Evaluating health worker performance in Benin using the simulated client method with real children
1 Malaria Branch, Division of Parasitic Diseases and Malaria, Center for Global Health, Centers for Disease Control and Prevention, Mailstop A06, 1600 Clifton Road NE, Atlanta, GA, 30333, USA
2 Direction Départementale de la Santé Publique de l′Ouémé et Plateau, Ministry of Public Health, Porto Novo, B.P. 139, Benin
3 Africare-Benin, Porto Novo, Benin
4 Parasitic Diseases Branch, Division of Parasitic Diseases and Malaria, Center for Global Health, Centers for Disease Control and Prevention, Mailstop A06, 1600 Clifton Road NE, Atlanta, GA, 30333, USA
Implementation Science 2012, 7:95 doi:10.1186/1748-5908-7-95Published: 8 October 2012
The simulated client (SC) method for evaluating health worker performance utilizes surveyors who pose as patients to make surreptitious observations during consultations. Compared to conspicuous observation (CO) by surveyors, which is commonly done in developing countries, SC data better reflect usual health worker practices. This information is important because CO can cause performance to be better than usual. Despite this advantage of SCs, the method’s full potential has not been realized for evaluating performance for pediatric illnesses because real children have not been utilized as SCs. Previous SC studies used scenarios of ill children that were not actually brought to health workers. During a trial that evaluated a quality improvement intervention in Benin (the Integrated Management of Childhood Illness [IMCI] strategy), we conducted an SC survey with adult caretakers as surveyors and real children to evaluate the feasibility of this approach and used the results to assess the validity of CO.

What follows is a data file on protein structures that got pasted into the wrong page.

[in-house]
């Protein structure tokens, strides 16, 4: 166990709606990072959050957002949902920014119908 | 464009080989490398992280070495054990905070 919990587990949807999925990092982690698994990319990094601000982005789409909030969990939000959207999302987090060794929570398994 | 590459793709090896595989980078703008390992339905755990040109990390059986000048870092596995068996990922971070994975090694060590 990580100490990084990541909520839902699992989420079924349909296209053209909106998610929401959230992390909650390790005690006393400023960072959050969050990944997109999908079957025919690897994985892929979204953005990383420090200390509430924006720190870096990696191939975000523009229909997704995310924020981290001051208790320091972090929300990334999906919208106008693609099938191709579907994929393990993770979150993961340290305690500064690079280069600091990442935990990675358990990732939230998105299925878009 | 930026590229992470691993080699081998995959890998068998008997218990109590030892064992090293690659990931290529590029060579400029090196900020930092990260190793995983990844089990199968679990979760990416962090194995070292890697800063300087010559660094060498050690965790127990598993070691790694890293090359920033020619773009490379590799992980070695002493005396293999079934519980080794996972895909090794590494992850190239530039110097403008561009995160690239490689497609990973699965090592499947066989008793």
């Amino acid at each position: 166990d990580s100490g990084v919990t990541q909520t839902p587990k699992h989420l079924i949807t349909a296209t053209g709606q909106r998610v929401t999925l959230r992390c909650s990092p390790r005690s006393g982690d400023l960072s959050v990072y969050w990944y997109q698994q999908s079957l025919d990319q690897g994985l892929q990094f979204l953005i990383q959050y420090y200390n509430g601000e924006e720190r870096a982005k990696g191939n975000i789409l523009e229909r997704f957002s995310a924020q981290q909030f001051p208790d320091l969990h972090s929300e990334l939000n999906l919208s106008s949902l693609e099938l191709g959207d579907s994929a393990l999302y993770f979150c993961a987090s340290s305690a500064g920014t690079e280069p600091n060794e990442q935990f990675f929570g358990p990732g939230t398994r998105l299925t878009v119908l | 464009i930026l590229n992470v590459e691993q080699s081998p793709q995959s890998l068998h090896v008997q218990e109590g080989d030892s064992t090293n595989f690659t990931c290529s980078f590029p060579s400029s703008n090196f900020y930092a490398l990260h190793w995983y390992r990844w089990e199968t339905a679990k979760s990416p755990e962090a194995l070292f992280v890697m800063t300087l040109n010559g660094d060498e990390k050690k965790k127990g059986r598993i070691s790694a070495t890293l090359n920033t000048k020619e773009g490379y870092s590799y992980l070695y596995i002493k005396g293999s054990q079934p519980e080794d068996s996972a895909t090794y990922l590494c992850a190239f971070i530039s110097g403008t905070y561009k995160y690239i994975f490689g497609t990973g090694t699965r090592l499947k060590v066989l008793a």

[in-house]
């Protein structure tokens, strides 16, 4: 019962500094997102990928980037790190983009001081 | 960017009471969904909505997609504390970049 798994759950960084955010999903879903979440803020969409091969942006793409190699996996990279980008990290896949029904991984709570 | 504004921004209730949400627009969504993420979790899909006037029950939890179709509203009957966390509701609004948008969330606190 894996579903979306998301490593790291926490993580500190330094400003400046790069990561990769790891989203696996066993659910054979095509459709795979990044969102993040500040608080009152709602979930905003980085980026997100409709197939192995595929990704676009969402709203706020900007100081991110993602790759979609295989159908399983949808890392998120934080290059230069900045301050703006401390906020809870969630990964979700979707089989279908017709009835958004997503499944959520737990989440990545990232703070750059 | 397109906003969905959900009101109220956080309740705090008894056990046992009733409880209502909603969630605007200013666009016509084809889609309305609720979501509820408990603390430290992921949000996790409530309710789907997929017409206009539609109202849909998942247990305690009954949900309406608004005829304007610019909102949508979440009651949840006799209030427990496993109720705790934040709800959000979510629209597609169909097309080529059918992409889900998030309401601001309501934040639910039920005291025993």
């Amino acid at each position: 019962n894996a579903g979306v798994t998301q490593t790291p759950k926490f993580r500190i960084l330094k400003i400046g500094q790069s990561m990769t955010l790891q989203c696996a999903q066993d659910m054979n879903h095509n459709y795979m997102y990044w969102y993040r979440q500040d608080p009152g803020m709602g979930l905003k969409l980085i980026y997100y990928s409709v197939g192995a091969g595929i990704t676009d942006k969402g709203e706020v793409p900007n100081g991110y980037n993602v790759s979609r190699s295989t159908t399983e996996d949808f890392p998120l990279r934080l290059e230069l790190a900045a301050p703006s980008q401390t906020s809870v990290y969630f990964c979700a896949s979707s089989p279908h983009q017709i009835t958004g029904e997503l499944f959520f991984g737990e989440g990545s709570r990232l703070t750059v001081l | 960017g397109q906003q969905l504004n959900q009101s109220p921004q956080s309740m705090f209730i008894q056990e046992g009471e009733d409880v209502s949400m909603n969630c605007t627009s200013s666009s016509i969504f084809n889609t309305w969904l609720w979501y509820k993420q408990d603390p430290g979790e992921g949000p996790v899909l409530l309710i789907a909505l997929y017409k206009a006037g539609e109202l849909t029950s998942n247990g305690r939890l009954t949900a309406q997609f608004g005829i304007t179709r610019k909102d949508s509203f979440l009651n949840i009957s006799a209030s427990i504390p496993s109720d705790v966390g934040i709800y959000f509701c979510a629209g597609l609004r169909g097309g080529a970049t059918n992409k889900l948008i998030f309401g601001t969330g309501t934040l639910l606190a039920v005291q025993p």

We conducted an SC survey and a CO survey (one right after the other) of health workers in the same 55 health facilities. A detailed description of the SC survey process was produced. Results of the two surveys were compared for 27 performance indicators using logistic regression modeling.
SC and CO surveyors observed 54 and 185 consultations, respectively. No serious problems occurred during the SC survey. Performance levels measured by CO were moderately higher than those measured by SCs (median CO – SC difference = 16.4 percentage-points). Survey differences were sometimes much greater for IMCI-trained health workers (median difference = 29.7 percentage-points) than for workers without IMCI training (median difference = 3.1 percentage-points).
SC surveys can be done safely with real children if appropriate precautions are taken. CO can introduce moderately large positive biases, and these biases might be greater for health workers exposed to quality improvement interventions.